Developing skills to save lives: First responders take part in “Jaws of Life” training

This is an archived article and the information in the article may be outdated. Please look at the time stamp on the story to see when it was last updated.

DELAFIELD (WITI) -- When a car accident happens, getting out quickly can be the difference between life and death. The "Jaws of Life" are put to use by first responders on scene of incidents in which individuals become trapped in their vehicles following a crash. This weekend, firefighters and first responders took part in a two-day "Jaws of Life" extrication training event -- meant to help them save lives.

First responders are called out to car crashes on a frequent basis. They must quickly analyze the mangled debris to determine the steps needed to rescue those who may need medical treatment.

"We have like 10 minutes from the time we get to the scene to get the patient out if it`s a critical," Brad Klawes with Tichigan Fire Company said.

Time is of the essence, and getting the victim out quickly is a must.

"Get them to medical help as soon as possible," Gerry Fleisher with 5 Alarm Fire & Safety Equipment said.

About 80 firefighters from 10 counties learned key skills at the 5 Alarm Fire & Safety Equipment's Hurst Jaws of Life Extrication Training event this weekend.

"We teach them the basics, the intermediates and the advanced techniques of auto extrication. We have a full range of equipment. The primary use is our Jaws of Life equipment. We have the standard hydraulic 5000 PSI tools. We've also got that brand new eDRAULIC tools -- battery operated tools that have been in the fire service for probably about the last three years," Fleisher said.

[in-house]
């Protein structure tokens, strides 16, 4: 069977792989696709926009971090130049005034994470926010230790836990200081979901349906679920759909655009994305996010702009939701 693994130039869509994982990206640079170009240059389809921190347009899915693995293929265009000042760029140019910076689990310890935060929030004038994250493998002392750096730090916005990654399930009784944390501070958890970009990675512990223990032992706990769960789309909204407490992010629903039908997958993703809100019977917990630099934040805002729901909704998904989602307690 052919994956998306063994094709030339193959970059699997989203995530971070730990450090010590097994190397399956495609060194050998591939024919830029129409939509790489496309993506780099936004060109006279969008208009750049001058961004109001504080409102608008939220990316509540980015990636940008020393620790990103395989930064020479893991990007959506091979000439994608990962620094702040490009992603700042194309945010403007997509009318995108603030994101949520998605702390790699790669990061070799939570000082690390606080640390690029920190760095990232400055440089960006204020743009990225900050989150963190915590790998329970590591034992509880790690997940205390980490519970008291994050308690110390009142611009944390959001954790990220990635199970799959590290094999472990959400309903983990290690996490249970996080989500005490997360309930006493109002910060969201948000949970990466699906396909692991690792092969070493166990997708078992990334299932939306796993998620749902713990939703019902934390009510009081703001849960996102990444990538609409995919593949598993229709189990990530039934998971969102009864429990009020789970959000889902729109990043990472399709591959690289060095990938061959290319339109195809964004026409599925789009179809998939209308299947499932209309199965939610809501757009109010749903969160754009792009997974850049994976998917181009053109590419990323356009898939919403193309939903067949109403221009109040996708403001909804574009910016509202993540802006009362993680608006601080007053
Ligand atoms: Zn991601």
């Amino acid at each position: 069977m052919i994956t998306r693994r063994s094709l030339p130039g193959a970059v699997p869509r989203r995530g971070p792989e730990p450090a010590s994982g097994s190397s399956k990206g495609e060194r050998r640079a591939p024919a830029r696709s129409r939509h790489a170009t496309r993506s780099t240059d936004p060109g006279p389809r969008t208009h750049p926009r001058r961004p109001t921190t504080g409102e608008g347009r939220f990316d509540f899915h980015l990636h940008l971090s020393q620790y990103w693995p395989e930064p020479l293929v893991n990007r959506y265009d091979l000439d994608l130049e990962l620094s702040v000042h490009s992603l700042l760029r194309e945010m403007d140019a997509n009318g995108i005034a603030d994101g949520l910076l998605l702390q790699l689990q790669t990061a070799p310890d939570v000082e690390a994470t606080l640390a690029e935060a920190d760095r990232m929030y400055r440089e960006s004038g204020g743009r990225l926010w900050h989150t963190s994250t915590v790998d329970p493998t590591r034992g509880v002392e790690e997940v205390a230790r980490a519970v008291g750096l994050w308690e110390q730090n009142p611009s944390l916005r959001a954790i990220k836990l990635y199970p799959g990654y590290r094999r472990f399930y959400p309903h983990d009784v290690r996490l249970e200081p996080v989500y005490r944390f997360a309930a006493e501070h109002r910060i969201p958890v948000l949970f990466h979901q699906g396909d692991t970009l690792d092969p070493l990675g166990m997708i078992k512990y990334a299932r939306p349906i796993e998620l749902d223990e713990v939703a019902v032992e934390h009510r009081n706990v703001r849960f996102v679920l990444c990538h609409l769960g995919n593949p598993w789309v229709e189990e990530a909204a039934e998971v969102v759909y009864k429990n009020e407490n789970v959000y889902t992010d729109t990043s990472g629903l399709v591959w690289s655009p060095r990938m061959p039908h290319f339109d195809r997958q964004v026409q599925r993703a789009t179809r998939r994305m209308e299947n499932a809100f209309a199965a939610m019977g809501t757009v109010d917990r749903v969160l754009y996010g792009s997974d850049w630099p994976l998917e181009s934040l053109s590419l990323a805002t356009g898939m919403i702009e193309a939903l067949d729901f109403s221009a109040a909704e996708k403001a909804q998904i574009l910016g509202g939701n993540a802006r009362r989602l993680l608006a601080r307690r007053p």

Fleisher says it's vital that emergency workers' knowledge is fresh and up to speed on current technology.

"Cars are made with stronger material, stronger steel. You got to have the tools to cut that and the know how to cut that. The other things too -- with the hybrid cars you need to know where to cut and where you can`t cut. You can have an airbag deploy and injure a patient or injure firefighters or get electrocuted," Fleisher said.

That's why continuous, rigorous training is necessary.

"We know what to do, when to do it, how to do it very efficiently and very quickly," Klawes said.

For about 70 percent of the class, it was their first time taking this training course.

The firefighters say they'll pass the training on to others at their respective departments.